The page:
Software, data and networks galore
Alzheimers disease is the sixth leading cause of death in the United States. About 5.5 million Americans are living with Alzheimers in the U.S. this year, according to the Alzheimers Association. Without successful treatments, that number is projected to rise to about 13.5 million by 2050.
As a research institution devoted to promoting health across the life span, USC researchers across a range of disciplines are examining the health, societal and political effects and implications of the disease.
The NIH allocated $1.3 billion to Alzheimers disease research in fiscal year 2017 $884 million more than in 2013. In fact, federal funds used to find a cure or treatment for this disease, which kills 1 in 3 seniors, have steadily increased over the years.
The goal of the consortium is to accelerate Alzheimers clinical trials toward finding effective interventions that will treat or prevent this devastating disease.
The consortium will help scientists intervene early, before memory loss occurs, when treatments are expected to be most effective. Early intervention requires screening thousands of volunteers to identify eligible participants a time-consuming task that can result in delayed recruitment or under-enrollment. To speed up the process, the consortium will develop new and more efficient methods for recruiting and retaining participants.
Some clinical trials fail simply because time runs out before researchers are able to finish signing collaboration agreements or recruit the requisite number of participants, Petersen said. The ACTC will do the hard work of recruiting potential participants. These trial-ready cohorts allow researchers to spend their time investigating hypotheses and gaining a better understanding of Alzheimers disease rather than dealing with tedious logistics.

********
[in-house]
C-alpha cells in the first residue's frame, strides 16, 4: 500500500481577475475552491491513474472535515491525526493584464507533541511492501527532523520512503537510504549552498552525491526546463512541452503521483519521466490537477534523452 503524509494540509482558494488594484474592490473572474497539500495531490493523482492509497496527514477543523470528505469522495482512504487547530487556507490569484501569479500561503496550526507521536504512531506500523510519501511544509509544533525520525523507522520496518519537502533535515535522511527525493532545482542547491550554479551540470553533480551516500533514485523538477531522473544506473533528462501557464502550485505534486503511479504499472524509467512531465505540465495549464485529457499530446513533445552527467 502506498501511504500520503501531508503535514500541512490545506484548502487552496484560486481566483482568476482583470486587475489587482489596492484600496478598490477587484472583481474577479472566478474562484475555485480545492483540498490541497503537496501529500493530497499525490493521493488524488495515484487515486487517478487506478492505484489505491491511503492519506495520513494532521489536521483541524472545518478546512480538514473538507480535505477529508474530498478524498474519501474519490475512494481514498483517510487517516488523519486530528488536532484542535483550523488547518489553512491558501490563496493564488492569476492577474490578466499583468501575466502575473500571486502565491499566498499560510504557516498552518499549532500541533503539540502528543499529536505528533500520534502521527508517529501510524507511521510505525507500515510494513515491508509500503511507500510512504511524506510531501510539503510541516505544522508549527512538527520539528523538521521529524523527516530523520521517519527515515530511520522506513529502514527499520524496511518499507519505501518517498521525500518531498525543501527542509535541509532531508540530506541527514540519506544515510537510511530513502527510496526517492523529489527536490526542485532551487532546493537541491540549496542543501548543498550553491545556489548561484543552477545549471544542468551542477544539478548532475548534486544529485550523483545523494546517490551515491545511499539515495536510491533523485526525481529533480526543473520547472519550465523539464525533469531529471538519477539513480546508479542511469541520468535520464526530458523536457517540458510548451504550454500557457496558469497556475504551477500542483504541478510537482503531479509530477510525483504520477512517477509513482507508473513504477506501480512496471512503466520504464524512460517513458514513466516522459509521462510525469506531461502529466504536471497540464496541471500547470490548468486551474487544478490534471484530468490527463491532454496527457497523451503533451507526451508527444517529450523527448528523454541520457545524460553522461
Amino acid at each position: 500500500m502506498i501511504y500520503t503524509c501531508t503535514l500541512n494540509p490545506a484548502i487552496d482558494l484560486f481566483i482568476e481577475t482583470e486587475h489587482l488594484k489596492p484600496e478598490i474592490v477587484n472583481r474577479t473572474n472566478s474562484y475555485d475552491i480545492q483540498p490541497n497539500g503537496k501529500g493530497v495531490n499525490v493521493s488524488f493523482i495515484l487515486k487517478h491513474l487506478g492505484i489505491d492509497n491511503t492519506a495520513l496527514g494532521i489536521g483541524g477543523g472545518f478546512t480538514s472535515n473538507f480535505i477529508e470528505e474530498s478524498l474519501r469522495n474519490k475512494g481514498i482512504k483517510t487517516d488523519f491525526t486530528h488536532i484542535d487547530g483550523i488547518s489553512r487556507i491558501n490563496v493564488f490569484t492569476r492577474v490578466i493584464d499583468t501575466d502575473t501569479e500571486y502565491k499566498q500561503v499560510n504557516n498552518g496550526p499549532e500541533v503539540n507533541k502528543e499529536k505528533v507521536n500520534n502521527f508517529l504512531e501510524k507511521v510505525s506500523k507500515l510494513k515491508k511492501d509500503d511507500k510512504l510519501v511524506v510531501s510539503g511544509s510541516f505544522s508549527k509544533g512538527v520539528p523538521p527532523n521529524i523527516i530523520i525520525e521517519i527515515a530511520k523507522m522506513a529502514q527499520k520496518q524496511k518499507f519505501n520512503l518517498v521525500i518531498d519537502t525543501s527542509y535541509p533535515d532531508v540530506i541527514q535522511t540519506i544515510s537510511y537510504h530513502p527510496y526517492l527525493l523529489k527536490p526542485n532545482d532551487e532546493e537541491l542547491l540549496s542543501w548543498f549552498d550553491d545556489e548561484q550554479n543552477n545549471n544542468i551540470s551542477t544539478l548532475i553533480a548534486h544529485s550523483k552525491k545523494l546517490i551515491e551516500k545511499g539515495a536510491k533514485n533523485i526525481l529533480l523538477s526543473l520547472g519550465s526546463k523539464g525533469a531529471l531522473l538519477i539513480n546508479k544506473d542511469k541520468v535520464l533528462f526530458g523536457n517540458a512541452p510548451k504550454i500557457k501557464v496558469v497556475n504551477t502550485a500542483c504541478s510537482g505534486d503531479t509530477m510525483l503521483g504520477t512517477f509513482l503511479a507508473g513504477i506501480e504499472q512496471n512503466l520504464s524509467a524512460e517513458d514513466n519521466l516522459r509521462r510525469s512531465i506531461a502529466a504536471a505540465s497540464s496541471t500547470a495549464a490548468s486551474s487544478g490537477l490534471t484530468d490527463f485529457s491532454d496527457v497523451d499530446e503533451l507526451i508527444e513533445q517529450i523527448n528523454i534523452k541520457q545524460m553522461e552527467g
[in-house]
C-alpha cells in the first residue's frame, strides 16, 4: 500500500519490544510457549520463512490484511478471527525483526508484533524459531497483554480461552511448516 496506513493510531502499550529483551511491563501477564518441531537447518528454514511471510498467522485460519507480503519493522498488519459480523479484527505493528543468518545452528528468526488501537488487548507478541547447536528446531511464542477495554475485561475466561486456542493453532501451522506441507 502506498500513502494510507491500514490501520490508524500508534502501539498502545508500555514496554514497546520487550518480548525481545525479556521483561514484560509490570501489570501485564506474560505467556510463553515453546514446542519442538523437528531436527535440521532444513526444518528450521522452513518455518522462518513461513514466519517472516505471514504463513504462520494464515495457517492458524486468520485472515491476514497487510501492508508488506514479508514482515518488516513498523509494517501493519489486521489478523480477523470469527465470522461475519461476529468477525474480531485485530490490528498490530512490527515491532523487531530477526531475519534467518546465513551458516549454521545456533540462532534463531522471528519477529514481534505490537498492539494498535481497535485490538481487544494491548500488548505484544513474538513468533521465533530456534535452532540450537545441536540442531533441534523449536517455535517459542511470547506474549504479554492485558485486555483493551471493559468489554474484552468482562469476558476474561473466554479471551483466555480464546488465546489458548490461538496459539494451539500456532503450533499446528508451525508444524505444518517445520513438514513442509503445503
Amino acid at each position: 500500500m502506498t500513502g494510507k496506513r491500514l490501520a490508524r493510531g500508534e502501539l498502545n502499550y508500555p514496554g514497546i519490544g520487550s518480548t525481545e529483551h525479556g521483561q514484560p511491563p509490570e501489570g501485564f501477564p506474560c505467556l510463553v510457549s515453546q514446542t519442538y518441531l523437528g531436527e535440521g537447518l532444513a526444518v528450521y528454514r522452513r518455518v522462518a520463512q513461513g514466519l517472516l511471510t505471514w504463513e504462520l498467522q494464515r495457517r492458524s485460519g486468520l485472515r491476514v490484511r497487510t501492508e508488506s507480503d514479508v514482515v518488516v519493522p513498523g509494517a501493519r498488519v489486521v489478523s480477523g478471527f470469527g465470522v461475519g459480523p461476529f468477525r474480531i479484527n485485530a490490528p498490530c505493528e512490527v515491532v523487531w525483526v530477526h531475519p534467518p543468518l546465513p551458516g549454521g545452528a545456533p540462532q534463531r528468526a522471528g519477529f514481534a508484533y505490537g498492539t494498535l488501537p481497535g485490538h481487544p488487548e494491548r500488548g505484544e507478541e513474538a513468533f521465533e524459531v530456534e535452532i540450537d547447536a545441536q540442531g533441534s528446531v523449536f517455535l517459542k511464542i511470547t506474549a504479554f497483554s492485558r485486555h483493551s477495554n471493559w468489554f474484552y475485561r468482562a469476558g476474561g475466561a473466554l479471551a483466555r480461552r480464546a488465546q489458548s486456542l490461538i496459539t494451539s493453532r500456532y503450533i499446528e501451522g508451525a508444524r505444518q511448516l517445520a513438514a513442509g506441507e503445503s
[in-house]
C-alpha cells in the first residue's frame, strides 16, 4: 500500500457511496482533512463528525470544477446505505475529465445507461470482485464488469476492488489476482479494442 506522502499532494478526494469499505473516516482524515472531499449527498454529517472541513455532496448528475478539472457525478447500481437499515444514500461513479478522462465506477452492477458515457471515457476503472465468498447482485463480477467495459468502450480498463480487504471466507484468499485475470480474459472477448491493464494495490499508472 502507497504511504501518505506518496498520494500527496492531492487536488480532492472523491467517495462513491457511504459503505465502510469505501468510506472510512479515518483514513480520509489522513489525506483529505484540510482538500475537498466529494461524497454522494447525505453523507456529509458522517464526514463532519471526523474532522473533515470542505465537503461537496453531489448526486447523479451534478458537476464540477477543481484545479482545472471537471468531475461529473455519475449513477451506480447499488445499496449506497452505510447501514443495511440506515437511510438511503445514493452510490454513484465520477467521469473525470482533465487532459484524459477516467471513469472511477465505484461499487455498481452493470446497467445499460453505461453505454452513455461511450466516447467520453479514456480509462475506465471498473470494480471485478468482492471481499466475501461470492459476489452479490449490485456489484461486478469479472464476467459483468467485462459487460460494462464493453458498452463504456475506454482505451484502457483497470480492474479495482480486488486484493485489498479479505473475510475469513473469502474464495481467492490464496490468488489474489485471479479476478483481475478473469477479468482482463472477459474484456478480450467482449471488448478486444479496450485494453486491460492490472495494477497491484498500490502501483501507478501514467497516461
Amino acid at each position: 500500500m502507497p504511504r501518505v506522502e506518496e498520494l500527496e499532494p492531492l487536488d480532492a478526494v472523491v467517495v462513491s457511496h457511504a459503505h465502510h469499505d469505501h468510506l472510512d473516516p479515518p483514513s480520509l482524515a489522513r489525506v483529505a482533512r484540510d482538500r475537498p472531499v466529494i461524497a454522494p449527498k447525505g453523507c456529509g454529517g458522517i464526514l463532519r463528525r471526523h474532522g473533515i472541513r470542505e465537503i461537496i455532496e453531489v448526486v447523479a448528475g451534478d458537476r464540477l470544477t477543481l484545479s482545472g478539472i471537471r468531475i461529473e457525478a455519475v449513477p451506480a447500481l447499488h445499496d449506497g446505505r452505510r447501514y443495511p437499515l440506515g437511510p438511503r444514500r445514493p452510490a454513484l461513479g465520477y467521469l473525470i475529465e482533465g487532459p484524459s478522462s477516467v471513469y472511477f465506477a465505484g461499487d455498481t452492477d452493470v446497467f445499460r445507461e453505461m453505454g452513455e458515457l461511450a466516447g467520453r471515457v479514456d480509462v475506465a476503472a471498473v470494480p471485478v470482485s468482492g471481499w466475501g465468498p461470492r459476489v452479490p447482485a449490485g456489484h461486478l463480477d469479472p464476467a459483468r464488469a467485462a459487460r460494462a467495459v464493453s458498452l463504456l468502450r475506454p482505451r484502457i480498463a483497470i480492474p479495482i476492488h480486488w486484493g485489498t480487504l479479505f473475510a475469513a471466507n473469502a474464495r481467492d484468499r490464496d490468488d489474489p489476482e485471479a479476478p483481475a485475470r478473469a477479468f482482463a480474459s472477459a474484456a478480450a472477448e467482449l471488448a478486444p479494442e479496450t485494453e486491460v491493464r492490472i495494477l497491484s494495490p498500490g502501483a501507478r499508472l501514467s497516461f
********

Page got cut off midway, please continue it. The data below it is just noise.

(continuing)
Vanguards in their field
Scientists who lead Alzheimers clinical trials must assess participants cognitive state, analyze brain scans and manage data areas in which the three principal investigators excel.
Aisen has 25 years of experience designing Alzheimers disease clinical trials. He and USC ATRI are renowned for developing the gold standard for measuring study outcomes and for creating techniques to catalog massive amounts of data using biostatistics and advanced information systems. In a way, Aisen is like a traffic cop who helps direct vehicles so that drivers can avoid congestion and reach their destination without encountering roadblocks.
Sperling is a world leader in rethinking the Alzheimers problem. As the project director of global, multi-site prevention trials in Alzheimers disease, she has helped redefine the stages of Alzheimers disease, including those before symptoms arise. Her research team has developed cutting-edge cognitive and imaging tools for therapeutic trials at the preclinical stage of Alzheimers disease, before symptoms arise.
Petersen has made a name for himself in mild cognitive impairment research. He developed the first clinical trial for people suffering from this early dementia condition and has contributed a wealth of information about the stage of the disease when symptoms theoretically could be halted or reversed.
This nationwide collaboration will move us closer toward techniques to prevent Alzheimers disease, Aisen said. Perhaps one day well be able to do a blood draw to identify individuals in need of preventive measures to stave dementia and Alzheimers disease. Were not there yet, but weve had many promising studies that have provided bread crumbs on how to get there.